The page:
Trains upon trains pulled in the Lahore Railways Station with mutilated bodies of old men and women, children, women pregnant and young men and girls. No one was spared. A few lucky ones who were spared were those who were taken as dead; bathed in blood of those killed around them, buried in the pile of dead bodies, pretending to be as dead as their fellow passengers.  This was the standard scene of post Pakistan creation trains heading from India. Unfortunately, instead of moving forward beyond this hatred in 1947, India has chosen to stay stuck in this familiar zone. How has this choice been made, one may ask? Firstly, by illegally occupying Kashmir.  This disputed area holds great strategic importance for both India and Pakistan. The Indus and the tributaries flowing from Indus are the source of fresh water for a largely agricultural economy of Pakistan.  Controlling water by increasing or decreasing the flow can damage crops in Pakistan. This is exactly what happened soon after Independence, India had shut off the canals of Central Bari Doab. The result was damage to crops it being the sowing season. Historian Naveed Tajammal  in an article states, “The article lll of the Indus Water Treaty  binds the Government of India not to hinder the flow of the western rivers, i.e. Indus, Jhelum and Chenab, to Pakistan, and India cannot store any water or construct any storage works, on the above cited rivers, having been given total rights since march 1973, of Ravi, Beas and Sutlej. We get flood surplus of these rivers which is released in case of excessive rains, which helps in recharging our ground waters levels, but that too will cease after the second Ravi-Beas Link is made. Today while we slumber,  India has started works on, the following projects; Pakal Dul 1000MW, Kiru 600 MW,Karwar 520 MW, Baglihar (eventual 900 MW),Sawalkot 1200MW (two 600mw units),Salal 390 MW, Sewa-ll 120 MW, and finally the Bursur project on the Marusudar river, which, is a major tributary of Chenab river, here the Foxland intends to build a massive water storage dam, which will control and regulate the flow to maintain levels of Pakal dul, Dul Hasti, Rattle, Baglihar, Sawalkot and Salal Hydro-projects, on the Chenab. Jhelum will be blessed by the foxland with Kishanganga 330 MW and Uri-ll 240 MW.” (Published March 6, 2012)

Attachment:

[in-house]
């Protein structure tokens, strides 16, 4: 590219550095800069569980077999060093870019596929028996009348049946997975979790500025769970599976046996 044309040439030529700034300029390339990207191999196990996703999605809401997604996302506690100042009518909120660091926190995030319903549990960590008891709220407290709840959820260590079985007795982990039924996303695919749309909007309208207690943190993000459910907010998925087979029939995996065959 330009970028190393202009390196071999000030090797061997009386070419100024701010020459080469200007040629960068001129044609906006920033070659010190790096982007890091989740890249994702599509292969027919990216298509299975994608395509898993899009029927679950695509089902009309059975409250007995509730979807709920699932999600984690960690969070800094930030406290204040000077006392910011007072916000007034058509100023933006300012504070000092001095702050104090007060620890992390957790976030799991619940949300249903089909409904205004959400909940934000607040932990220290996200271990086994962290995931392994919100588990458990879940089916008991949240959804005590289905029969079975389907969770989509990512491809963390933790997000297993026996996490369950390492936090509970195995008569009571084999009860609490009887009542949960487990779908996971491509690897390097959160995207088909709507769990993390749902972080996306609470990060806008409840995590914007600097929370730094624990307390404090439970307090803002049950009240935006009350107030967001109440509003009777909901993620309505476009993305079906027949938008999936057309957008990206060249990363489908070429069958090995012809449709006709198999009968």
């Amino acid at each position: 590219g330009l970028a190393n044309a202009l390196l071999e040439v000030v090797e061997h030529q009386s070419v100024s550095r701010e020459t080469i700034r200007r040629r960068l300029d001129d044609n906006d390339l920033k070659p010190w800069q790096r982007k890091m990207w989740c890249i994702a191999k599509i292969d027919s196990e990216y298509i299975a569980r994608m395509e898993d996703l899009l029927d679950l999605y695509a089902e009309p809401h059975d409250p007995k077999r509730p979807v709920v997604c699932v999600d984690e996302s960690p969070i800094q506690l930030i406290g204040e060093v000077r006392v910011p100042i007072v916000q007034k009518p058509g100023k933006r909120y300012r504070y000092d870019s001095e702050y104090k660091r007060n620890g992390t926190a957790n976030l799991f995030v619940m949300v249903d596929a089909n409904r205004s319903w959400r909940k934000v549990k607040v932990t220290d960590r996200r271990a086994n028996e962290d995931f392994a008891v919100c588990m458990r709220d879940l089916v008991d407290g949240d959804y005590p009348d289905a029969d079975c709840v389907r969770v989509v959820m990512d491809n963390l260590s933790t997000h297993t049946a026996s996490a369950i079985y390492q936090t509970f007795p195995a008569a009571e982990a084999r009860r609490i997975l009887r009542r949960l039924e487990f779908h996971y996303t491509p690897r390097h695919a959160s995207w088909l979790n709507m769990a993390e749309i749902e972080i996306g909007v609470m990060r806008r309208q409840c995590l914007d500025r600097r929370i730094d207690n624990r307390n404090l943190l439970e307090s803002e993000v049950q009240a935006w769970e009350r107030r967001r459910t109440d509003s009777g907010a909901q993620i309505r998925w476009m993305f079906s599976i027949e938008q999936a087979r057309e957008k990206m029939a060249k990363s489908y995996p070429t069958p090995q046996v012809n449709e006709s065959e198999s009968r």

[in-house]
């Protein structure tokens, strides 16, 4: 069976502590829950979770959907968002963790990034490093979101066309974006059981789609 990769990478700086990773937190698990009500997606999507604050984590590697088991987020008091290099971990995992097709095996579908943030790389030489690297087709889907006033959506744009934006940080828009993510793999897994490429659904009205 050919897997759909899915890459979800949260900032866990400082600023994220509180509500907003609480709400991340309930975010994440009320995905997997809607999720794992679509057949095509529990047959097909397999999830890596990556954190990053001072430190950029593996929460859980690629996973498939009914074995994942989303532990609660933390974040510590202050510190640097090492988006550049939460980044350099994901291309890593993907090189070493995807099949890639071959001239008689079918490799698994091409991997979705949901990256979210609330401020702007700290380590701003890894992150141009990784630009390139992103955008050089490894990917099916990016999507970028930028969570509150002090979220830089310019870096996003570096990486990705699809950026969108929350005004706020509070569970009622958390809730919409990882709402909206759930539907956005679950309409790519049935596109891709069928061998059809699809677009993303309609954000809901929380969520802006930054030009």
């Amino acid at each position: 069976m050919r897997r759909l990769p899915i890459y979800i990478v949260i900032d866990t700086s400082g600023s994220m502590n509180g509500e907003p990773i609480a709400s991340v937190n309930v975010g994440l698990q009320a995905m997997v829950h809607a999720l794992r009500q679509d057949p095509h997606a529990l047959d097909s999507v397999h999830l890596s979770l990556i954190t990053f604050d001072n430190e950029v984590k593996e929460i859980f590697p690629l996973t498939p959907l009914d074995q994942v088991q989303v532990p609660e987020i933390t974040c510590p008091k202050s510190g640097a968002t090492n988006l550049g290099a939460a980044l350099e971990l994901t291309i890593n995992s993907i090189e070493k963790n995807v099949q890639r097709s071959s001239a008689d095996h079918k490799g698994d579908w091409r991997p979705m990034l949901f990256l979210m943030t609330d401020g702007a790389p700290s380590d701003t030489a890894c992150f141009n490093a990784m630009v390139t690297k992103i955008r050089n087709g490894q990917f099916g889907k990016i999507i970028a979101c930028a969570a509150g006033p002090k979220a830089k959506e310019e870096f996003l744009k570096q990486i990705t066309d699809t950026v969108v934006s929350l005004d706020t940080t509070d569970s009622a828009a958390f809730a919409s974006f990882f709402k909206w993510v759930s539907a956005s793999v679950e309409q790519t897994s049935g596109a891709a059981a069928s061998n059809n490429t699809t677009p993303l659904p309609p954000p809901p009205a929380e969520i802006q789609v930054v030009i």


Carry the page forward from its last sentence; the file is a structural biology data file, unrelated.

Kashmir has another significance for both countries and this is the existence of Silk Route. The main land connection between Pakistan and China that passes through Kashmir.   Kashmir has led both countries to war. It represents the main bone of contention between both.  No amount of superficial handling of relationships between both and by both nations can lead to continuing peace between both nations. Only an intelligent settlement of the dispute can deliver this result. In light of the existing government in India, any such settlement is unlikely. In fact, to expect any government togive away a territory it has occupied, albeit illegally will be political suicide.